Union presses BPS over teacher evaluations
Within months of the Boston Public Schools instituting a new teacher evaluation system in 2013, the Boston Teachers Union pushed back with claims the system produced discriminatory results, with Black teachers more likely to receive unsatisfactory evaluations than their white counterparts.
In 2019, BTU officials released a study conducted by a pair of academics trained in economics and statistics that found that Black, Latino and older teachers were more likely to receive negative performance evaluation ratings.
“Statistical tests demonstrate that older and minority teachers experience a higher probability of receiving negative performance evaluation ratings even when accounting for many other factors which affect performance evaluation ratings, such as teacher’s education, teaching experience, subject area taught, and school level characteristics such as school type and grade level,” the report concluded.
BPS officials are currently investigating allegations that administrators of color have been systematically pushed out of the district’s central office. However, the district has launched no similar investigation into whether teachers of color and older teachers are being discriminated against.
Boston Teachers Union President Jessica Tang would like to see the district investigate whether there is bias in the process.
“It’s not necessarily the tool that’s the problem,” she said. “It’s the way it’s being used. When a person has bias, they might over-evaluate people of color and ignore the failings of white teachers.”
The BTU report noted that the district’s own internal study of its multi-step teacher evaluation system could be influenced by subjective interpretations as well as by conscious and unconscious biases that result in lower evaluation ratings for teachers of color and older teachers.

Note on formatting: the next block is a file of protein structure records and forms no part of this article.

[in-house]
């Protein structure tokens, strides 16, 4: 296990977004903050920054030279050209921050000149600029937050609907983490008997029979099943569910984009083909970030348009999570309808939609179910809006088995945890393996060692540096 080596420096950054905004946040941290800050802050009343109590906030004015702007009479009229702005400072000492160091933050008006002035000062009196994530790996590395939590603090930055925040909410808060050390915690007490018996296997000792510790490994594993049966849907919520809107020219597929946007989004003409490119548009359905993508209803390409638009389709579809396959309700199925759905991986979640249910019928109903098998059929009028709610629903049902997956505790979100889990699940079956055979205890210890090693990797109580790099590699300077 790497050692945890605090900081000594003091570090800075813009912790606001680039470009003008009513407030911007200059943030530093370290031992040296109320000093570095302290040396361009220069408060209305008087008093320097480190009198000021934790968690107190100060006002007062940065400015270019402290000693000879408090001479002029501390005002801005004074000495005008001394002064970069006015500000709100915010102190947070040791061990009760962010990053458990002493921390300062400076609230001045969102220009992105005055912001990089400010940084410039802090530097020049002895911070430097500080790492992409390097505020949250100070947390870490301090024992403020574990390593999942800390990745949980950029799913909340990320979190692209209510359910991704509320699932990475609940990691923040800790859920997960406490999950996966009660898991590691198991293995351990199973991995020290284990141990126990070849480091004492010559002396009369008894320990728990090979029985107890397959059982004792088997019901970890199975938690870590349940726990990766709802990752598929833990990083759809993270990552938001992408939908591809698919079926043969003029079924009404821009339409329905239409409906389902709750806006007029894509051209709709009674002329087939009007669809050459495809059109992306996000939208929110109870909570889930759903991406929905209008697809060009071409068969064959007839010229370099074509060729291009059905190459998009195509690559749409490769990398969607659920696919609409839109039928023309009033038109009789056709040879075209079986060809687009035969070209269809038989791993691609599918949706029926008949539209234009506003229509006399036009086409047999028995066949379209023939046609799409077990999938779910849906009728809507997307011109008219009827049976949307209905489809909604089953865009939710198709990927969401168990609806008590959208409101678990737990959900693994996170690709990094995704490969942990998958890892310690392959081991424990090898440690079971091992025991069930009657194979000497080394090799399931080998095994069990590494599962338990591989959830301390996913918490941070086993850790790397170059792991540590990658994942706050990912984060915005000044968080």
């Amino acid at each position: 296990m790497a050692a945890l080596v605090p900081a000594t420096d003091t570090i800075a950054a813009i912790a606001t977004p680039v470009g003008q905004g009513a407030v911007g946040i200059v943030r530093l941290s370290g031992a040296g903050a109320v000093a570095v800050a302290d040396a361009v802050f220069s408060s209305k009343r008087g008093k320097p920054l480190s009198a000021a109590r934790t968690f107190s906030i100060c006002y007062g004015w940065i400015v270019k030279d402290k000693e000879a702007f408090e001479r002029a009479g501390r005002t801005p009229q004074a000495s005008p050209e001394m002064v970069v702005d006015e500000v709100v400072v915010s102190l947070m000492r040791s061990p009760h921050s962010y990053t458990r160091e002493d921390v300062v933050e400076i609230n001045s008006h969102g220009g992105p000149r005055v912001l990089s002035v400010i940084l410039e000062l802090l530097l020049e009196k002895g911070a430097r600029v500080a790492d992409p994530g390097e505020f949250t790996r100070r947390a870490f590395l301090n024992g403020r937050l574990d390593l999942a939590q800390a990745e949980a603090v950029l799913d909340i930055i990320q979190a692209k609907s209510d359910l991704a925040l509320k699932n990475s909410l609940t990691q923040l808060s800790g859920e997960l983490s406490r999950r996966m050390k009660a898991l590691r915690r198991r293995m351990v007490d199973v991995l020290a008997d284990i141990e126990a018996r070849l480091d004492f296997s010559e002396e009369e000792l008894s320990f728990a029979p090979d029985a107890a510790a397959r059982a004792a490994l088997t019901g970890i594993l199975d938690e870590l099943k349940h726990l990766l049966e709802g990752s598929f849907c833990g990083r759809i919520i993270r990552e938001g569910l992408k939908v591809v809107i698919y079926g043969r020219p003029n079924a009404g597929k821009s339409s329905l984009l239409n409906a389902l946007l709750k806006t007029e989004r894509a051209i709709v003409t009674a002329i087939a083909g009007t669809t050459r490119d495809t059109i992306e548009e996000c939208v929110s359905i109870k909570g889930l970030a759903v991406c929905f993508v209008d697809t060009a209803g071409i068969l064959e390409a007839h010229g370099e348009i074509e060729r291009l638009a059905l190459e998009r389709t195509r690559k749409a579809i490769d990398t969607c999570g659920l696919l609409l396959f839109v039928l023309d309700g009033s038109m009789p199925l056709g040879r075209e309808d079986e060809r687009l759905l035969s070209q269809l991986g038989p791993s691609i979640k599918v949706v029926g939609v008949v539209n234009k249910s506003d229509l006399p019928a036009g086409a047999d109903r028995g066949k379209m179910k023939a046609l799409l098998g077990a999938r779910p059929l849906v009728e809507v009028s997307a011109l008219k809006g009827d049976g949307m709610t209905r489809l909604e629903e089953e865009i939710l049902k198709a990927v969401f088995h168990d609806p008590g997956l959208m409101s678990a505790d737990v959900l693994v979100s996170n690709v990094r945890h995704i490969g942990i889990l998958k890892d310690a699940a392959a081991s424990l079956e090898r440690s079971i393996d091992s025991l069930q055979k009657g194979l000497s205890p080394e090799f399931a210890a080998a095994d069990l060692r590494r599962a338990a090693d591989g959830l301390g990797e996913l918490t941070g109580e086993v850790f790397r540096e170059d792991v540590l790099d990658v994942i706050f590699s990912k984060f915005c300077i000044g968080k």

Asked whether the district has instituted any changes in its evaluation system in response to the BTU report, a BPS spokesperson sent the Banner a statement.
“BPS actively reviews and works to improve and enhance training, support, and resources for evaluators,” the statement reads. “We are committed to conducting a performance-evaluation process for all employees with clarity, support, and accountability, with equity at the center of the process.”
In 2013, after then-BTU President Richard Stutman complained of bias in the evaluation process, the union and BPS entered into a six-year arbitration process that ended in 2019 with a ruling that the district’s evaluation process did not violate the non-discrimination provision of the parties’ collective bargaining agreement.
Tang says the union still has concerns about disparate impacts from the process.
“We’d like demographic data to see who is being brought into investigative meetings and who’s receiving poor evaluations,” she said. “Is that data the same, or has it improved?”
While the question of bias in evaluation remains open, Tang said the district has made positive changes to its hiring practices.
“I think BPS has done a better job recruiting,” she said. “The area where we need to take a closer look is in retention.”
In 2020, the district announced that its total percentage of hires, including teachers and guidance counselors, had reached 54% people of color. While a 1974 desegregation court order mandated that at least 25% of teacher hires be Black and 10% other people of color, the teaching workforce is now 39% people of color, according to BPS.